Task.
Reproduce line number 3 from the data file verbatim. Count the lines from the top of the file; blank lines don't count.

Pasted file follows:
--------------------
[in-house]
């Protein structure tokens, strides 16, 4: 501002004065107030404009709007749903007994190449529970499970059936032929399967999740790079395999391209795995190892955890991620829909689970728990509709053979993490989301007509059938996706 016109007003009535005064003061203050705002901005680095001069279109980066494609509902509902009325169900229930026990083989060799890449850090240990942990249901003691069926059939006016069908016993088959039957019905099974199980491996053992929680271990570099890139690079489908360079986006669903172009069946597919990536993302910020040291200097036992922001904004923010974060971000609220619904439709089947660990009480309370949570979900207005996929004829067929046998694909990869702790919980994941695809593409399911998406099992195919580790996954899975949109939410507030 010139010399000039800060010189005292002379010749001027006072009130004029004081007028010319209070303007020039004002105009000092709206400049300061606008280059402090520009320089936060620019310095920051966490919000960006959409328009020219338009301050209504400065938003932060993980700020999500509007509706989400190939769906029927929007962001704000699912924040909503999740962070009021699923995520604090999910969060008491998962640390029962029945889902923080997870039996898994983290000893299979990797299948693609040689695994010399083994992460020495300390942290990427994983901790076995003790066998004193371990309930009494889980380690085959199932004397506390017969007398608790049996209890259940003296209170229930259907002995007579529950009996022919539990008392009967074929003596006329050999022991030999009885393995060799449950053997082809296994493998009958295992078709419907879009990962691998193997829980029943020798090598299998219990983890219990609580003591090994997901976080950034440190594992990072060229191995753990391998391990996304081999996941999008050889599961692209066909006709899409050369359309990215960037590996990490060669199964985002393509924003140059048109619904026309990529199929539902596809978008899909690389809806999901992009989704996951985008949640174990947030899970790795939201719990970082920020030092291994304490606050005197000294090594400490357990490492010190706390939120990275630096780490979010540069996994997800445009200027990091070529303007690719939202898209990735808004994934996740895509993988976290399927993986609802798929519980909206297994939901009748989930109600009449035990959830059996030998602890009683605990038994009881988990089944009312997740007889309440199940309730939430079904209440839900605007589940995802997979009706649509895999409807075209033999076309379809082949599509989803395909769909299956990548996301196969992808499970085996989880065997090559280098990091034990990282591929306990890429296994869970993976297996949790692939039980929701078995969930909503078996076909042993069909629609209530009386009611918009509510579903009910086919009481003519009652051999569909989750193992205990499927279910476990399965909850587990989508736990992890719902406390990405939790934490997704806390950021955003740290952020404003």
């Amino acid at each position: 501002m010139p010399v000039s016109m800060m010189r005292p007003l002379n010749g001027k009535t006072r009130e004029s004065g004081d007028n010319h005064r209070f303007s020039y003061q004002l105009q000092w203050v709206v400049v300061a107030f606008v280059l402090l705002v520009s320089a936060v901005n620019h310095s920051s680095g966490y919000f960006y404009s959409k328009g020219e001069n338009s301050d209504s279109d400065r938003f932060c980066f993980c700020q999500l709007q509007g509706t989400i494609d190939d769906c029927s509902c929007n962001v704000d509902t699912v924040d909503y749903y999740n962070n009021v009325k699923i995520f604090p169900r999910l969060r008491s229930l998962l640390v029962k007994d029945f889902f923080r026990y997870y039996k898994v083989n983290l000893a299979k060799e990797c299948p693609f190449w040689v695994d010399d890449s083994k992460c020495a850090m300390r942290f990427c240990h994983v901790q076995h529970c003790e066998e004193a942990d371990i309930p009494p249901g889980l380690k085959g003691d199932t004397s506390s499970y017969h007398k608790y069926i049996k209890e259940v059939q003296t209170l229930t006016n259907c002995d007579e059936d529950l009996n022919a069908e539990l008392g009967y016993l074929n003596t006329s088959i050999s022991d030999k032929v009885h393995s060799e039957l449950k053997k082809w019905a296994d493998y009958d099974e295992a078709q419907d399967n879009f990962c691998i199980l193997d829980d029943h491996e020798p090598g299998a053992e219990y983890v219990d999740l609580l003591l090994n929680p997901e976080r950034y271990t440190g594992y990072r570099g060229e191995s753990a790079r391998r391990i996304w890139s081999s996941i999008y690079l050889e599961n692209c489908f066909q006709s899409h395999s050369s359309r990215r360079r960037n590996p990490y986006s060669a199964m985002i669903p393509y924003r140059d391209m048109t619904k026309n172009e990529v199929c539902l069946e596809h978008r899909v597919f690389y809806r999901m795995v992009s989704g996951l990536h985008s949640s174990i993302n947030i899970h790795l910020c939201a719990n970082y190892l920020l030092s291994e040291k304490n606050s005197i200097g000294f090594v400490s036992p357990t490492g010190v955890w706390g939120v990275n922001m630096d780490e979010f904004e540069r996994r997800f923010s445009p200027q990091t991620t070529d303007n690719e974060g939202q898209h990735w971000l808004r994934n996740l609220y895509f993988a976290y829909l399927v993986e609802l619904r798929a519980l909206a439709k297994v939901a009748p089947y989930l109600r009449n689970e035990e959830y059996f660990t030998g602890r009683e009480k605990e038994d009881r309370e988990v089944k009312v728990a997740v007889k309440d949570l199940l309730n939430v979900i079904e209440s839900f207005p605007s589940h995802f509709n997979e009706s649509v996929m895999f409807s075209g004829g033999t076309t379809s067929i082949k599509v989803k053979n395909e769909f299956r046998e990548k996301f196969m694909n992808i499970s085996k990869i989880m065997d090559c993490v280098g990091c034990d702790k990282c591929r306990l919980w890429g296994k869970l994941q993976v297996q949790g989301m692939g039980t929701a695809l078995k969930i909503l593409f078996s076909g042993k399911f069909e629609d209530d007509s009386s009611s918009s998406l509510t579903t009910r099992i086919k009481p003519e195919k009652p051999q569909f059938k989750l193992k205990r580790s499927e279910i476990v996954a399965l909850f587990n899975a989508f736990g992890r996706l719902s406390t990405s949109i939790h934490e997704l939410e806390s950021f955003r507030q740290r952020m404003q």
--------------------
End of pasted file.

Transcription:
């Amino acid at each position: 501002m010139p010399v000039s016109m800060m010189r005292p007003l002379n010749g001027k009535t006072r009130e004029s004065g004081d007028n010319h005064r209070f303007s020039y003061q004002l105009q000092w203050v709206v400049v300061a107030f606008v280059l402090l705002v520009s320089a936060v901005n620019h310095s920051s680095g966490y919000f960006y404009s959409k328009g020219e001069n338009s301050d209504s279109d400065r938003f932060c980066f993980c700020q999500l709007q509007g509706t989400i494609d190939d769906c029927s509902c929007n962001v704000d509902t699912v924040d909503y749903y999740n962070n009021v009325k699923i995520f604090p169900r999910l969060r008491s229930l998962l640390v029962k007994d029945f889902f923080r026990y997870y039996k898994v083989n983290l000893a299979k060799e990797c299948p693609f190449w040689v695994d010399d890449s083994k992460c020495a850090m300390r942290f990427c240990h994983v901790q076995h529970c003790e066998e004193a942990d371990i309930p009494p249901g889980l380690k085959g003691d199932t004397s506390s499970y017969h007398k608790y069926i049996k209890e259940v059939q003296t209170l229930t006016n259907c002995d007579e059936d529950l009996n022919a069908e539990l008392g009967y016993l074929n003596t006329s088959i050999s022991d030999k032929v009885h393995s060799e039957l449950k053997k082809w019905a296994d493998y009958d099974e295992a078709q419907d399967n879009f990962c691998i199980l193997d829980d029943h491996e020798p090598g299998a053992e219990y983890v219990d999740l609580l003591l090994n929680p997901e976080r950034y271990t440190g594992y990072r570099g060229e191995s753990a790079r391998r391990i996304w890139s081999s996941i999008y690079l050889e599961n692209c489908f066909q006709s899409h395999s050369s359309r990215r360079r960037n590996p990490y986006s060669a199964m985002i669903p393509y924003r140059d391209m048109t619904k026309n172009e990529v199929c539902l069946e596809h978008r899909v597919f690389y809806r999901m795995v992009s989704g996951l990536h985008s949640s174990i993302n947030i899970h790795l910020c939201a719990n970082y190892l920020l030092s291994e040291k304490n606050s005197i200097g000294f090594v400490s036992p357990t490492g010190v955890w706390g939120v990275n922001m630096d780490e979010f904004e540069r996994r997800f923010s445009p200027q990091t991620t070529d303007n690719e974060g939202q898209h990735w971000l808004r994934n996740l609220y895509f993988a976290y829909l399927v993986e609802l619904r798929a519980l909206a439709k297994v939901a009748p089947y989930l109600r009449n689970e035990e959830y059996f660990t030998g602890r009683e009480k605990e038994d009881r309370e988990v089944k009312v728990a997740v007889k309440d949570l199940l309730n939430v979900i079904e209440s839900f207005p605007s589940h995802f509709n997979e009706s649509v996929m895999f409807s075209g004829g033999t076309t379809s067929i082949k599509v989803k053979n395909e769909f299956r046998e990548k996301f196969m694909n992808i499970s085996k990869i989880m065997d090559c993490v280098g990091c034990d702790k990282c591929r306990l919980w890429g296994k869970l994941q993976v297996q949790g989301m692939g039980t929701a695809l078995k969930i909503l593409f078996s076909g042993k399911f069909e629609d209530d007509s009386s009611s918009s998406l509510t579903t009910r099992i086919k009481p003519e195919k009652p051999q569909f059938k989750l193992k205990r580790s499927e279910i476990v996954a399965l909850f587990n899975a989508f736990g992890r996706l719902s406390t990405s949109i939790h934490e997704l939410e806390s950021f955003r507030q740290r952020m404003q």